You can also call me Karl
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Thanks for you welcome and tips, @mgagnonlv !Welcome to Canada, GiancarloZ.
There are many differences between regions in Canada, and even more between smaller cities like Lachute (or Brandon or Portage La Prairie in MB) and larger ones like Montréal and Winnipeg, with the smaller cities being usually friendlier.
Regarding food, you might look for a small independent fruit store somewhere in Winnipeg. If it's anything like Montréal, some independent fruit stores have a much greater selection of fruits and vegetables than grocery chains... and sometimes at much better prices. You probably won't find the exact selection you had in Brazil – and certainly not freshly picked tropical fruits – but you will find something interesting.
Sunlight also needs getting used to, especially for someone coming from an equatorial country. Especially in Winnipeg (50th parallel), days are short in Winter, but very long in Summer. With the sunrise and sunset officially at 5:20 and 21:40 on June 21st, it means that you still have decent light almost until midnight and it's very easy to "forget" to sleep. And you learn to appreaciate summer heat and winter coldness... with appropriate clothing of course! Apart from the individualistic North-American mentality, I would say that Winter helps to keep conversations very short. Another difference is that spread out towns and cities (and Winnipeg is much more spread out than downtown Vancouver, Toronto or Montréal) favour car usage, so people drive from point A to point B and never interact with eachother.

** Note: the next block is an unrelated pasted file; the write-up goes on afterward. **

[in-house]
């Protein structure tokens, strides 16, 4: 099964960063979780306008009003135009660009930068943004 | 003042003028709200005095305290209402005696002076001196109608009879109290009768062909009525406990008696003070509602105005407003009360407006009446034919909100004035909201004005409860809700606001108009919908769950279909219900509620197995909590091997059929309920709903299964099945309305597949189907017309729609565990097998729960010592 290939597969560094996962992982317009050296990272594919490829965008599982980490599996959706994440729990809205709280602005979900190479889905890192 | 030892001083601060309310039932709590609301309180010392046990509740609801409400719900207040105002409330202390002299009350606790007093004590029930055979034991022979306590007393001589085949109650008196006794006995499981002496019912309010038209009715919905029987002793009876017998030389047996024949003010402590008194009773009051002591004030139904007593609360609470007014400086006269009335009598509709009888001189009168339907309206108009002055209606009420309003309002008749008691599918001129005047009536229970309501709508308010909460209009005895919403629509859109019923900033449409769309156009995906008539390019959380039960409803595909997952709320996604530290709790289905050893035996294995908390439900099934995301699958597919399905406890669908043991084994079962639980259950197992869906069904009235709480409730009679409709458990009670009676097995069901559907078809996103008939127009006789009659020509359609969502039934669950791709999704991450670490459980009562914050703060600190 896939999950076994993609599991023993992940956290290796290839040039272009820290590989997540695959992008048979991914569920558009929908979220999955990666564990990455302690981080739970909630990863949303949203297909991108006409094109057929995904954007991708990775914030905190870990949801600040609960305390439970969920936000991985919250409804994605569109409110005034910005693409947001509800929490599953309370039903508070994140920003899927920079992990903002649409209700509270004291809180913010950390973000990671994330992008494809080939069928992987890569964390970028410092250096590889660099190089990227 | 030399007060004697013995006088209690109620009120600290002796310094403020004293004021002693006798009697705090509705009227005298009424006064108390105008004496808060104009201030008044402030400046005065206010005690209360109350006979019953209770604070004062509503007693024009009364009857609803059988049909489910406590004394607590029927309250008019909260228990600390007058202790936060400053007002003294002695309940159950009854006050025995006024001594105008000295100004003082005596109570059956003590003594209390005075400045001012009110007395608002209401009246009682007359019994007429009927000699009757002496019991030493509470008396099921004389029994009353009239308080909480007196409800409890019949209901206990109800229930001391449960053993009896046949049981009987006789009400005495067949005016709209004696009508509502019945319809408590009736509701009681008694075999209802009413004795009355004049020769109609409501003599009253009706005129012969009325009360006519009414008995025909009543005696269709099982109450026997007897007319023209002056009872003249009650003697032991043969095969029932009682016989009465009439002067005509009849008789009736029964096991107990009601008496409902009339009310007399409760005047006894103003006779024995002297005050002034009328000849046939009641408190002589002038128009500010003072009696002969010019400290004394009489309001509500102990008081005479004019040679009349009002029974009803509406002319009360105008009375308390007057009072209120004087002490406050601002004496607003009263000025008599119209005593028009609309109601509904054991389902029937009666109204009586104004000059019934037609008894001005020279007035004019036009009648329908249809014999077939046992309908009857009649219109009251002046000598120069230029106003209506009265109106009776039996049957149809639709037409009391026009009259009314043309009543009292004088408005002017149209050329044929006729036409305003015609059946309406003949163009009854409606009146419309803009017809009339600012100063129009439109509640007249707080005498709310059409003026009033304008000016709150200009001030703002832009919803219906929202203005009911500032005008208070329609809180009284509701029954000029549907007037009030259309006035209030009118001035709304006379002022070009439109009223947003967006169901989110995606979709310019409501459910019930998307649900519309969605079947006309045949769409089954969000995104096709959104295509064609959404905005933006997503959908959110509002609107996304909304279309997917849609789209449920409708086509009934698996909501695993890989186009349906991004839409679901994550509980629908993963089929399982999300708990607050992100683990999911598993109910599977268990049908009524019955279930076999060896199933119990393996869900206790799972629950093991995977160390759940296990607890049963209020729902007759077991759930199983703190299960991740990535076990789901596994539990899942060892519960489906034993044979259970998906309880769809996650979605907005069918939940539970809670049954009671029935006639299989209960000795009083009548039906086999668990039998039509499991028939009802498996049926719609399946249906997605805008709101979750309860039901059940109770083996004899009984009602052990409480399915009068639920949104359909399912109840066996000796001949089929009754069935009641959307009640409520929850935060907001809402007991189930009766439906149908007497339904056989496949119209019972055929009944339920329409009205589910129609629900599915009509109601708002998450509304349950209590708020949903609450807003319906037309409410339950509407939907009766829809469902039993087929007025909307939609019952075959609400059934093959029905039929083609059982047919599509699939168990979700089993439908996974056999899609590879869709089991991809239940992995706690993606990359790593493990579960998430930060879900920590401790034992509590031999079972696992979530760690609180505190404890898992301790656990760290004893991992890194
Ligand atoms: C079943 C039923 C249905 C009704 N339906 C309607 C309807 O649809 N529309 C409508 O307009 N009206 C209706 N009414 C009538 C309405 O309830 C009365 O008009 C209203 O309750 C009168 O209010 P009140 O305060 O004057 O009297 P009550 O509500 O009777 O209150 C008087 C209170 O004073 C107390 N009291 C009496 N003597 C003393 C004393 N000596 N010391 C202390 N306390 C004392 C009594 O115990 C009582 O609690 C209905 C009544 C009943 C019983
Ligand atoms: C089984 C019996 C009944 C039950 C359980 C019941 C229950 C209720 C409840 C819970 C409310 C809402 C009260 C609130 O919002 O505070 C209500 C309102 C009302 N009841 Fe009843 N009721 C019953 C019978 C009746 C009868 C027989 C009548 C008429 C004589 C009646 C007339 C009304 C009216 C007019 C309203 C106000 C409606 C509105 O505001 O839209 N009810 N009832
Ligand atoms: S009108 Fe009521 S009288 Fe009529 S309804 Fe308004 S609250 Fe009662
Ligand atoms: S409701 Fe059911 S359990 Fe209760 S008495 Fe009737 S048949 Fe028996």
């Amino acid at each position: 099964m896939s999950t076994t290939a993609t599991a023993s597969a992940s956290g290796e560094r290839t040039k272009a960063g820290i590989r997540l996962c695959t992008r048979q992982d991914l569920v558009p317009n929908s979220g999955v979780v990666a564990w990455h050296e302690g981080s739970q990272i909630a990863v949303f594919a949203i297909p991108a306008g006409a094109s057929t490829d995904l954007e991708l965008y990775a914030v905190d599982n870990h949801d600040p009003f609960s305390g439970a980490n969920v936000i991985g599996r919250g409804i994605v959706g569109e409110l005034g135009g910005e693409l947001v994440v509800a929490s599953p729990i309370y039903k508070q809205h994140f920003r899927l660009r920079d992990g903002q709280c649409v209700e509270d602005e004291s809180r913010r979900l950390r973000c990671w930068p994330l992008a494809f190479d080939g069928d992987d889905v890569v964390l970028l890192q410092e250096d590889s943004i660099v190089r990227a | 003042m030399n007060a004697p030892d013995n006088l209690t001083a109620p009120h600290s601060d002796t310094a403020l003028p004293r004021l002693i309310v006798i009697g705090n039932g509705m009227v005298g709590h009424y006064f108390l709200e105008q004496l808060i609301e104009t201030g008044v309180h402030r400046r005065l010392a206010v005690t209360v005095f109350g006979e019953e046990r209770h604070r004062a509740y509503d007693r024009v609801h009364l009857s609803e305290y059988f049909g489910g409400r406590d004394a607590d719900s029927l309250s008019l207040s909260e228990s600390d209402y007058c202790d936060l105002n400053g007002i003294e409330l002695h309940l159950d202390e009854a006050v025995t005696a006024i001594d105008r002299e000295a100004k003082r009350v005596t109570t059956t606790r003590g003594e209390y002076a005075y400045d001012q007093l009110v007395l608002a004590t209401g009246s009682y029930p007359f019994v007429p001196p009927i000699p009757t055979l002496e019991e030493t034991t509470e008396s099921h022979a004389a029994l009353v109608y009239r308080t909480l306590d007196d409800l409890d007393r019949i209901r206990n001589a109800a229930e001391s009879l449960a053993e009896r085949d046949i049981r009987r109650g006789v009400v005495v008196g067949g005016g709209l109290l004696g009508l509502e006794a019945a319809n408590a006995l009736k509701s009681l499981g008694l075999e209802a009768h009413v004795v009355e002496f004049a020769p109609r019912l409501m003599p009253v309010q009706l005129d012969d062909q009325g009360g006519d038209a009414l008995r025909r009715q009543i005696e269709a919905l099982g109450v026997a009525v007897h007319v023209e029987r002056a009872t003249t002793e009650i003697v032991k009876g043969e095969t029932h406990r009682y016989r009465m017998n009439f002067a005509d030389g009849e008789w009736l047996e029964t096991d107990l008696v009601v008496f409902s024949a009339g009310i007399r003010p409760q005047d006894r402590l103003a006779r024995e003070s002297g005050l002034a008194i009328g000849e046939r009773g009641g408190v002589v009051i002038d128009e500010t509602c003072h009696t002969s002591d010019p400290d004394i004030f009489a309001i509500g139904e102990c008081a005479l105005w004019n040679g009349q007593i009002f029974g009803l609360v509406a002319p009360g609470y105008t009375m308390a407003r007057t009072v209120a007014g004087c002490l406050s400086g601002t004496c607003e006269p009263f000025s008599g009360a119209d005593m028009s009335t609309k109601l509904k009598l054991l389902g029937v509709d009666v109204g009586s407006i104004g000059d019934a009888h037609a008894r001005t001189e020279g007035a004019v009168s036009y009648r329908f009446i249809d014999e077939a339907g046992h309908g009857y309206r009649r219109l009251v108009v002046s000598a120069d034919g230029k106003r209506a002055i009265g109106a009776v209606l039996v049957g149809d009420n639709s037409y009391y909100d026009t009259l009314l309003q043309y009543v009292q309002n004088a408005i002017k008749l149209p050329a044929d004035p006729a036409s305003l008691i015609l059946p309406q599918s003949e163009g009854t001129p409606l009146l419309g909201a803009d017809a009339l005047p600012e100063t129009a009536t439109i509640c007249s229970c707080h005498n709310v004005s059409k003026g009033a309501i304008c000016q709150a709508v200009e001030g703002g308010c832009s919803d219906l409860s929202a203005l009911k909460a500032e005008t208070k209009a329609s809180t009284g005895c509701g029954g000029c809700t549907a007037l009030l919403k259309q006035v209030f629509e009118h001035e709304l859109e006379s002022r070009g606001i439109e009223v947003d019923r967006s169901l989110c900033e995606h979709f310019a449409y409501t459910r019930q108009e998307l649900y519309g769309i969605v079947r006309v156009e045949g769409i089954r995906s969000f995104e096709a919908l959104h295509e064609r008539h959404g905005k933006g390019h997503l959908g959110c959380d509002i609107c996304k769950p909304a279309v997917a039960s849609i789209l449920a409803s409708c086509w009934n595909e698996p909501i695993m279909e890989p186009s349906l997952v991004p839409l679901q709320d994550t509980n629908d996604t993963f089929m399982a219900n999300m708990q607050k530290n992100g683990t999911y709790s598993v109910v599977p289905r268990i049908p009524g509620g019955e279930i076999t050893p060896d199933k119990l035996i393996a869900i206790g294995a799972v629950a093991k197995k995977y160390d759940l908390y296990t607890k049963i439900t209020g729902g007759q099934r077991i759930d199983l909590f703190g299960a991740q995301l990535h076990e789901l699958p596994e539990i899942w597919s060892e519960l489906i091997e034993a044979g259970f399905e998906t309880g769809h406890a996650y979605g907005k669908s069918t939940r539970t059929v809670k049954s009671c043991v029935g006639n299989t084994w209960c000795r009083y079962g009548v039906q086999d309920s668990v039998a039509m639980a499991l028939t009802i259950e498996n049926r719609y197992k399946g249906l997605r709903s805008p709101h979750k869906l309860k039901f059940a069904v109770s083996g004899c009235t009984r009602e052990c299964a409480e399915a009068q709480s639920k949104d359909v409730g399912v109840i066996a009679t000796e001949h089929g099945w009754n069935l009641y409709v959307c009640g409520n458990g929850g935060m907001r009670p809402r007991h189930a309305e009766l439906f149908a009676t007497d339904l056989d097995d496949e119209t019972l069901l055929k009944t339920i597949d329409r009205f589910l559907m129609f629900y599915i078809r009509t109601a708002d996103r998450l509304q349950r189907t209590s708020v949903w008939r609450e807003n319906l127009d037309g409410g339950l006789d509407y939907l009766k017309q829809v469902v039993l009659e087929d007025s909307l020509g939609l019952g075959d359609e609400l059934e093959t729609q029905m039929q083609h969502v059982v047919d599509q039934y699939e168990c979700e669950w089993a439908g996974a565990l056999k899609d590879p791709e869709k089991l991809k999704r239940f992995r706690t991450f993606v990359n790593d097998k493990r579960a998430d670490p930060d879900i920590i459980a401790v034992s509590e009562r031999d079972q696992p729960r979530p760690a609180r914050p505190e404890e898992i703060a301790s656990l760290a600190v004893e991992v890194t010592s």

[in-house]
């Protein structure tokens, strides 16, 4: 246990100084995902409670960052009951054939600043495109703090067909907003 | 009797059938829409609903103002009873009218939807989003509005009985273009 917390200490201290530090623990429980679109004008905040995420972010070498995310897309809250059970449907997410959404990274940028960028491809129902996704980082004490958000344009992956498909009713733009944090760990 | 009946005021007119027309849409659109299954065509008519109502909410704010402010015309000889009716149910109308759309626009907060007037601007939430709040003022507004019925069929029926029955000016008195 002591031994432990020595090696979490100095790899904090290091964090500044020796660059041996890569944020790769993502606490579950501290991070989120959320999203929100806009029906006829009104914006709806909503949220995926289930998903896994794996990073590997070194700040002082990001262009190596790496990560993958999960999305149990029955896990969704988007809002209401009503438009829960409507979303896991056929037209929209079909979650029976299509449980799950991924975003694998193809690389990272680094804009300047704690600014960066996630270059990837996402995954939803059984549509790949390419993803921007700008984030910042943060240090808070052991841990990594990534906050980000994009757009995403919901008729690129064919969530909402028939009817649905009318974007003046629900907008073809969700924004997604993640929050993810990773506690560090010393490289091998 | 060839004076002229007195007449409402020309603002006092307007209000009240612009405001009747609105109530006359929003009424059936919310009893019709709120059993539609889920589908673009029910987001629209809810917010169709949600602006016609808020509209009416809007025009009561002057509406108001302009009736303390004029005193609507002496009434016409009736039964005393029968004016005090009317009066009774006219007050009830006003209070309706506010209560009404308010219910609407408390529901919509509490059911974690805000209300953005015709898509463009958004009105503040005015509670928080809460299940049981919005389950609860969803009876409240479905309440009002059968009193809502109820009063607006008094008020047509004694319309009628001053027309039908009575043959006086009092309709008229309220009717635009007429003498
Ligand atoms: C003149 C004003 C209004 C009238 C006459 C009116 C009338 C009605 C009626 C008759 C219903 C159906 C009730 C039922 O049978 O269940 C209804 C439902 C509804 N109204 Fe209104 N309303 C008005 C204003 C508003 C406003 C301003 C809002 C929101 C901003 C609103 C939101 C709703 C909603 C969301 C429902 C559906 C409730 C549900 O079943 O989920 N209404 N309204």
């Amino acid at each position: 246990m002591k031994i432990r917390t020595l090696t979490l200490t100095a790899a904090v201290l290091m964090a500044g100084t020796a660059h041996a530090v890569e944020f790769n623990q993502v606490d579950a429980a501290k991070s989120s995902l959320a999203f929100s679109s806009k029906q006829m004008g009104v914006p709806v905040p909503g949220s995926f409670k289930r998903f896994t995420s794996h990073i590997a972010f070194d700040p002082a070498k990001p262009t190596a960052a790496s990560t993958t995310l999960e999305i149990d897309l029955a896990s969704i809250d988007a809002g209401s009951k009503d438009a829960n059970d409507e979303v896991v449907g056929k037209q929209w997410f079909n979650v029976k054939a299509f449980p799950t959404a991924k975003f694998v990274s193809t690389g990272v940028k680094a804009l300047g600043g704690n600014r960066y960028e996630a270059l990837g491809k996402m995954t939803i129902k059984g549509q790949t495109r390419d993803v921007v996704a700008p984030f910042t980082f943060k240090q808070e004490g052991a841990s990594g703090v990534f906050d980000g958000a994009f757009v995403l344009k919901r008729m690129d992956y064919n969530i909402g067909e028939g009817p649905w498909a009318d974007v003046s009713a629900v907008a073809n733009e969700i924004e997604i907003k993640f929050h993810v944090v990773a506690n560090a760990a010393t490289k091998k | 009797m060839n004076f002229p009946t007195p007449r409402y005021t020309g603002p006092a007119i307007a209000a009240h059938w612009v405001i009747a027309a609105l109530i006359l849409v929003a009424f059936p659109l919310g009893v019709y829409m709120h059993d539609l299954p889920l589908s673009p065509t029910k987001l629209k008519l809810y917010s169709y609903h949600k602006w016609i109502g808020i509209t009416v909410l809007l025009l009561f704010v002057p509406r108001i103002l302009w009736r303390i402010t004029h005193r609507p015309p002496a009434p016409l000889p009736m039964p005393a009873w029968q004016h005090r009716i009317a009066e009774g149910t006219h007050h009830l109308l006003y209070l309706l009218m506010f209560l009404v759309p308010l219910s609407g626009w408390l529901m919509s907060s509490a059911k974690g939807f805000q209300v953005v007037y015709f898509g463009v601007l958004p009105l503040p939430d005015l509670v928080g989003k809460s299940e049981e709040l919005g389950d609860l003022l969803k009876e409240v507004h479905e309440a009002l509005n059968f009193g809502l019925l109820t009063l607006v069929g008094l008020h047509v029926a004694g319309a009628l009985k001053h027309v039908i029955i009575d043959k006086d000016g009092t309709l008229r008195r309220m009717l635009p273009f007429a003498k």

Finally, how is your wife adjusting to Winnipeg? If it is her first stay in Canada outside Québec, she might have had some kind of culture shock too.
You talk about cleanliness and some ethnic groups. One issue (at least in Montréal) is that relatively affordable appartments are scarce, so people crowd themselves in too small appartments. Add poor ventilation or none at all and you get issues that people would not notice in warmer climates. Imagine people cooking side by side Mexican, Indian and Chinese food on electric stoves that have absolutely no ventilation hoods and in poorly heated buildings where people don't want to open a window at the other end of the appartment, and you see the problem!
As for poor people in general and especially natives in our cities, I wish I knew how to solve the problem, but what worries me is that the issue is not seriously acknoledged by our governments.
I wish I can adapt to the winter, because summer here seems to be amazing. The thing is that I don't wanna live half year waiting for the other half, without properly enjoying it.
Regarding my wife, she was raised in Cushing, which is an English-speaking community by the Ottawa River, belonging to Brownsburg-Chatham municipality. At 16 she moved to Montréal and after that to São Paulo, Brazil. So she's spent almost 20 years of her life living in big cities. The shock was really big when we stayed in Lachute. She couldn't adjust - neither I. Winnipeg is also being very different for her, though, as she never lived with non-Québecois people. She says she feels in another country.
In our apartment building, as we live downtown close to the financial district, the issue seems to be a lot of young professionals who just moved from their home countries and still haven't switched to the western standards. It can be shocking, especially regarding different hygiene values.